For supper I indulged myself with a mini Christmas lunch – roast potatoes, my homemade bread sauce, and petit pois, along with a big wedge of the vegetarian Pithivier I recommended from Iceland (the story is here).

[As a side bar, yes, I really, truly meant it when I said last December that I thought the current Iceland offer is fantastic. My father ended up buying the raspberry tart for Christmas, and I loved seeing everyone’s receipts on Instastories when they tagged me to show they were shopping there after my blogpost.]

Bread Sauce Recipe Sasha Wilkins

My mother gave me this beautiful Victorian tureen (with a matching lid) for Christmas.

Roast Potatoes Sasha Wilkins Recipe

I do think I make the best roast potatoes. I’m afraid that I sluttishly ate my supper in bed, and watched a movie on Netlfix.

Miniature Dachshunds Christmas

The dogs were unimpressed that there was no turkey on offer.

Miniature Dachshunds Christmas

I did absolutely bugger all, bar read, read and read some more on Boxing Day, and it was splendid.  I eventually hauled my ass out of the flat mid-afternoon to drive the Terrors up to Hampstead Heath, where we had the most glorious tramp over Parliament Hill, and watched the sun set over London.

Parliament Hill London View Sunset

Sunset Hampstead Heath London

The Terrors were not quite so amused when I put their filthy little bodies in the bath the moment that we arrived home.

Miniature Dachshunds Christmas Bath Walk

Miniature Dachshunds Christmas Bath Walk

Miniature Dachshunds Christmas Bath Walk

And that was my three days of Christmas. A lovely, wholly self-indulgent period of my absolute favourite things to eat and drink, no polite conversation, lunch with one of my dearest friends, and lots of lovely dog walks. Perfect.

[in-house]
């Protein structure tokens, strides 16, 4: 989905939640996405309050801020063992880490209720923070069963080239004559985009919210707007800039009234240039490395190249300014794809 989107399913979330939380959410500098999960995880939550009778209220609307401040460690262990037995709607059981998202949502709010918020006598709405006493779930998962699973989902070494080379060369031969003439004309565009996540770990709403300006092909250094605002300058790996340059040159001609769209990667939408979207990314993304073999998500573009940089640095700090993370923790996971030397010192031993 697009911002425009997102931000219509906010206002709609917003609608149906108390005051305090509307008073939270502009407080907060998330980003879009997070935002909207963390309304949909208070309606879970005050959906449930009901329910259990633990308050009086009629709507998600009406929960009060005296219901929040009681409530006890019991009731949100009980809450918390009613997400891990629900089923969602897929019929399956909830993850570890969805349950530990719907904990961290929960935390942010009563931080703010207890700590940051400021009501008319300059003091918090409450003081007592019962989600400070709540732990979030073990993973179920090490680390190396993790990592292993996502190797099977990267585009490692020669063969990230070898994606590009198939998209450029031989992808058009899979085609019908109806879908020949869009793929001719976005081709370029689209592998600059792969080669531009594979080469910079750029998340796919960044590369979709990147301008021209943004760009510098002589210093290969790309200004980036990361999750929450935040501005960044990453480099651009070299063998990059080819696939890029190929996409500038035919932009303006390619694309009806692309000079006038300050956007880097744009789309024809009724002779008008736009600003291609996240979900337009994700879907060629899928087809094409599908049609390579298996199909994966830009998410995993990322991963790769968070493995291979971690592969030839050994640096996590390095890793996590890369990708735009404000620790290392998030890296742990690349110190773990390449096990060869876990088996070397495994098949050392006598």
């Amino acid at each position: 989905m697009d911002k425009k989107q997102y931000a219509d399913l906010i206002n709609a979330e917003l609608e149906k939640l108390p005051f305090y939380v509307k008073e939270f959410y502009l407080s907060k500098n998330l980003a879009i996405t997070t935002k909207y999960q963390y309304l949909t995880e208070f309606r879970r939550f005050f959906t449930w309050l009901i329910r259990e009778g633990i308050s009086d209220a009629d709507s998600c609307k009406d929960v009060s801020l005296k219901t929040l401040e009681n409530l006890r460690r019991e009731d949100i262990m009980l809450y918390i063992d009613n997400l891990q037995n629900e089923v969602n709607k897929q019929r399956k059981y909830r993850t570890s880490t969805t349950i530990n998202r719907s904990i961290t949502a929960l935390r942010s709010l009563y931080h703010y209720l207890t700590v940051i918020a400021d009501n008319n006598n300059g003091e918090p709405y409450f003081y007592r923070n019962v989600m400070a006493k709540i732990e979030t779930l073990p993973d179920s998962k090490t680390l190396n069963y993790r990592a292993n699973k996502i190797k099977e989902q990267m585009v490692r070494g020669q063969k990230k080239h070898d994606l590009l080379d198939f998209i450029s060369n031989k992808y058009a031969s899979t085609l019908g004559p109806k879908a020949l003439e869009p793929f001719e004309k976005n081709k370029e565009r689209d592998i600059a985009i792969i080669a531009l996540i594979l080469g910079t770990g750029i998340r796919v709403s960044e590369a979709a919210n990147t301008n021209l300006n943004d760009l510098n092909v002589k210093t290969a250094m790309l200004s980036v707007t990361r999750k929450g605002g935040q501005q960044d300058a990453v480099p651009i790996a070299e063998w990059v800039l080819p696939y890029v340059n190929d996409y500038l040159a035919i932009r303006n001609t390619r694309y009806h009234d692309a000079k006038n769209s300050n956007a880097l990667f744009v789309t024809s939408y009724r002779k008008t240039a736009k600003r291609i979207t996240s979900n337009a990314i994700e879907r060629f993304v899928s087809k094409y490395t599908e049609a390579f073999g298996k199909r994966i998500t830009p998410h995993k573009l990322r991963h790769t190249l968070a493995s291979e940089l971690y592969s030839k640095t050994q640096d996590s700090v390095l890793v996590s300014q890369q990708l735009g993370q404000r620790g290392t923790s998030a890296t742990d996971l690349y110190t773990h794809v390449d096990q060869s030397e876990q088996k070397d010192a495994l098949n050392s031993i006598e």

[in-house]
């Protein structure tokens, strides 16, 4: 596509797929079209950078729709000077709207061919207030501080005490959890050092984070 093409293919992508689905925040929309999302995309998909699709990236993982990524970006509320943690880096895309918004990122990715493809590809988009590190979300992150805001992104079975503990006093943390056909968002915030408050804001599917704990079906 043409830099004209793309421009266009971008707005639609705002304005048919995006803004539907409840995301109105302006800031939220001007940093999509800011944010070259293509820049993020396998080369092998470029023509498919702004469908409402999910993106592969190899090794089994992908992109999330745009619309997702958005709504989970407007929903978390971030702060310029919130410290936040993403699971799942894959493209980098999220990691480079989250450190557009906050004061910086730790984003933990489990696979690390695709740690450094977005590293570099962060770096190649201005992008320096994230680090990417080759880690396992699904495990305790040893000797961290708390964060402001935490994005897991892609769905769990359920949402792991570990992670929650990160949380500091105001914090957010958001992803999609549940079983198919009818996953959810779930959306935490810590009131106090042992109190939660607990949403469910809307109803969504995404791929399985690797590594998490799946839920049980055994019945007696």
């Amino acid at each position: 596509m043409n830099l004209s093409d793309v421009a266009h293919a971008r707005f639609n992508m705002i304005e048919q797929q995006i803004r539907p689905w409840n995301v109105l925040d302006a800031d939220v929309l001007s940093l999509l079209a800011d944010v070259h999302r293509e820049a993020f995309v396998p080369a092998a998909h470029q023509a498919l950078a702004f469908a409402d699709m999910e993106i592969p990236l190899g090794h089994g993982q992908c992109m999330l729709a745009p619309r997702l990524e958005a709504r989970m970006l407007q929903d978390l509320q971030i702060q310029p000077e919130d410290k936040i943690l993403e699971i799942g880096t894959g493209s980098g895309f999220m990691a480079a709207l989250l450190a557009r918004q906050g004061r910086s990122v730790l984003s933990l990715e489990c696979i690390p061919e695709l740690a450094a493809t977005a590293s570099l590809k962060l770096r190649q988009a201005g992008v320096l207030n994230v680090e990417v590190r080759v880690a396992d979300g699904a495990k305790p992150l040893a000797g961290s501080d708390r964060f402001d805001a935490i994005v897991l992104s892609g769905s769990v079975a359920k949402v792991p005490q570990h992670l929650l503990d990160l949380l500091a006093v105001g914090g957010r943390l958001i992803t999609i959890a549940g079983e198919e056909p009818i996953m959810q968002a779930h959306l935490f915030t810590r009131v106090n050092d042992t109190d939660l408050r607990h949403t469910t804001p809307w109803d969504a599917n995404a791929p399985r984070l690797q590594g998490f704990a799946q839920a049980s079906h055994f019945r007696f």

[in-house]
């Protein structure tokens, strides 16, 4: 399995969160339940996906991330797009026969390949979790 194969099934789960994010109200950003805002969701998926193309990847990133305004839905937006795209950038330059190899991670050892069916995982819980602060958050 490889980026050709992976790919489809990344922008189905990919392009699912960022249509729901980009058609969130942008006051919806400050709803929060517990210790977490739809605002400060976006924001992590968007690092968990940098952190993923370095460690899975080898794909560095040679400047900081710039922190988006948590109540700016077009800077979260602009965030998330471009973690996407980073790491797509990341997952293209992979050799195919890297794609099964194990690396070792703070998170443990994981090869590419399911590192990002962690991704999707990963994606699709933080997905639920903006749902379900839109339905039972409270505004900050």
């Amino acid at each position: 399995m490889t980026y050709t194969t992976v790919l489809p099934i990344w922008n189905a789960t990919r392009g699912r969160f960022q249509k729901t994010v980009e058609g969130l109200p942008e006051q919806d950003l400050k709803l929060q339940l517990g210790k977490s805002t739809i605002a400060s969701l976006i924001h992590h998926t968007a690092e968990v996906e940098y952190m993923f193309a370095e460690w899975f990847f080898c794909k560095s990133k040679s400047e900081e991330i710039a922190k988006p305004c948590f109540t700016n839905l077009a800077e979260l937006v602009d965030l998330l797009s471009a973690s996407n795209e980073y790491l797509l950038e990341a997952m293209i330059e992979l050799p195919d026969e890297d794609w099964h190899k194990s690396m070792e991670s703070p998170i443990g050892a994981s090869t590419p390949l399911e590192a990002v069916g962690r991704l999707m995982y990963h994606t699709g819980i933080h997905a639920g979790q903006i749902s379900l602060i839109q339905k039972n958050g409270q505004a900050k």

Next year, however, will be quite, quite different – I am hosting Christmas for my nearest and dearest here in London…


4 Macclesfield St, London W1D 6AX. 
Menu: lehanoi.ukPhone: 020 7287 0288
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Those roasts look delicious, I seem to have lost the plot with them lately, they go leathery. What’s your secret?


Hi Elaine
I use olive oil, but any vegetable oil will do, and there needs to be quite a lot. I make sure the oil is smoking hot in the oven before I add the parboiled potatoes (which I’ve shaken in the colander to rough up the sides), and spoon the hot oil over them to make sure all the surfaces are golden with oil. Then I roast them for AT LEAST 45 minutes, but my old oven used to take over an hour. I think the secret is lots of oil and taking longer than you think. Sasha x


That sounds like a perfect Christmas. The first year after I divorced I had the kids but the second one they were at their dad’s and I spent it alone. I had lots of lovely friends invite me to join them but I decided I would stay home, have a movie marathon and eat lobster (it was summer in Australia) and drink champagne. Still one of my favourite Christmases.


Christmas great time for merry making and great outdoor food